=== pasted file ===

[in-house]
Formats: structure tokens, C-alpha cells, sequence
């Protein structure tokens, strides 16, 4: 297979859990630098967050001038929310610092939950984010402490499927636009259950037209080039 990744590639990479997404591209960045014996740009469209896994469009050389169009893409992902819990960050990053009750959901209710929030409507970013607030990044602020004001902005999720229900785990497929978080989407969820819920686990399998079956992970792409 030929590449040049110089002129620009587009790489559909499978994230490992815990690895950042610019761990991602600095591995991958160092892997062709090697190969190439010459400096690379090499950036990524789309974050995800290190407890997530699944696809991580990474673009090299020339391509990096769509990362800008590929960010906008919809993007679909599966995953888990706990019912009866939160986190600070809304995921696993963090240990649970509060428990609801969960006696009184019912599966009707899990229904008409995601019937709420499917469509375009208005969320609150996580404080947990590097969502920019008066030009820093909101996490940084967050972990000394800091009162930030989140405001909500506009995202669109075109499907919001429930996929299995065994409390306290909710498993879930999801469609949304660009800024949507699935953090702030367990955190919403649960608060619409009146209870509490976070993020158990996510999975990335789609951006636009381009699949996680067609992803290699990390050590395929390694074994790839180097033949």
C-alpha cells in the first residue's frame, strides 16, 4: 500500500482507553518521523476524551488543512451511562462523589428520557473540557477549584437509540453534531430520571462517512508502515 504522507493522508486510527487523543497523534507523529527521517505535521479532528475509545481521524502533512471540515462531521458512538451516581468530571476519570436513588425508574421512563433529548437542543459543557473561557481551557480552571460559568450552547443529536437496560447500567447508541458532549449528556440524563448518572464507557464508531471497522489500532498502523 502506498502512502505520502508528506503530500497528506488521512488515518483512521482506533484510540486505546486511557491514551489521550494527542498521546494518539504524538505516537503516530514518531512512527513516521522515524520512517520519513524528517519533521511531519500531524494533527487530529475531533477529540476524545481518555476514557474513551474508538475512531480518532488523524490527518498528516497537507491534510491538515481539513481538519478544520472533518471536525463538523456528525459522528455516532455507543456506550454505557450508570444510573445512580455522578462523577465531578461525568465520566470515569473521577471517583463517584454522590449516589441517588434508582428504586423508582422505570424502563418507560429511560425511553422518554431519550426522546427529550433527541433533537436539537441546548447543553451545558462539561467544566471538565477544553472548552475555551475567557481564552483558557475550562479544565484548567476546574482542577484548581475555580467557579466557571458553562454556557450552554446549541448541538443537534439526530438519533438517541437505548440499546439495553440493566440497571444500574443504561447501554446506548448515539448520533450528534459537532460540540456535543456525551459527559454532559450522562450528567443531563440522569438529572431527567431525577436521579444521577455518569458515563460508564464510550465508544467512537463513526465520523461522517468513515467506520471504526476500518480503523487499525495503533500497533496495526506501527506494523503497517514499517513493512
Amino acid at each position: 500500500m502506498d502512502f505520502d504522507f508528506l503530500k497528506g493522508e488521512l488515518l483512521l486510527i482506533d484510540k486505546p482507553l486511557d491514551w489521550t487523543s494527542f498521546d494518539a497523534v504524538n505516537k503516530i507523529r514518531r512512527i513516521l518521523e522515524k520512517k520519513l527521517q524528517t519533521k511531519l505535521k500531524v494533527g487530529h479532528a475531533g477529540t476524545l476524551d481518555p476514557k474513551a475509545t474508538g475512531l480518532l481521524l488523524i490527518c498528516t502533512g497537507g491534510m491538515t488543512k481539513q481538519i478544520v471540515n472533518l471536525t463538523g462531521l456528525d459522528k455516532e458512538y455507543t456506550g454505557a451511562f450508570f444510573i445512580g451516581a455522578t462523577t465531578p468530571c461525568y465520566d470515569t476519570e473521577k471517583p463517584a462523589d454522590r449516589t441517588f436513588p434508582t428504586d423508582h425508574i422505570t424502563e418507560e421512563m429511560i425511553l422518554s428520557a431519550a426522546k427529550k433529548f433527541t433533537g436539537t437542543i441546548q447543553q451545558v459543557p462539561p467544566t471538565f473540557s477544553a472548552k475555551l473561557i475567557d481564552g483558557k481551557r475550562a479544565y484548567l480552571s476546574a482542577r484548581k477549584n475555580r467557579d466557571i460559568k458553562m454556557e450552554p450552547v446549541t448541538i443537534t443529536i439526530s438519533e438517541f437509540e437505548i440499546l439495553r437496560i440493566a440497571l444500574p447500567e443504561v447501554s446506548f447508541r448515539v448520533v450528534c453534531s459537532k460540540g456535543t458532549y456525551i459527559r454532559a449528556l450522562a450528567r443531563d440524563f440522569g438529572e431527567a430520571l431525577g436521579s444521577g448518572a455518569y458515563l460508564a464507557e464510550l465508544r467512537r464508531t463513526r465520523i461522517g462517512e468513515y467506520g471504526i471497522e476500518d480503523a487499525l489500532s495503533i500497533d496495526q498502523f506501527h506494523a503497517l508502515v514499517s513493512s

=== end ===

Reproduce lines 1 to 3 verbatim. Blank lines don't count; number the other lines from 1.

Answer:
[in-house]
Formats: structure tokens, C-alpha cells, sequence
């Protein structure tokens, strides 16, 4: 297979859990630098967050001038929310610092939950984010402490499927636009259950037209080039 990744590639990479997404591209960045014996740009469209896994469009050389169009893409992902819990960050990053009750959901209710929030409507970013607030990044602020004001902005999720229900785990497929978080989407969820819920686990399998079956992970792409 030929590449040049110089002129620009587009790489559909499978994230490992815990690895950042610019761990991602600095591995991958160092892997062709090697190969190439010459400096690379090499950036990524789309974050995800290190407890997530699944696809991580990474673009090299020339391509990096769509990362800008590929960010906008919809993007679909599966995953888990706990019912009866939160986190600070809304995921696993963090240990649970509060428990609801969960006696009184019912599966009707899990229904008409995601019937709420499917469509375009208005969320609150996580404080947990590097969502920019008066030009820093909101996490940084967050972990000394800091009162930030989140405001909500506009995202669109075109499907919001429930996929299995065994409390306290909710498993879930999801469609949304660009800024949507699935953090702030367990955190919403649960608060619409009146209870509490976070993020158990996510999975990335789609951006636009381009699949996680067609992803290699990390050590395929390694074994790839180097033949």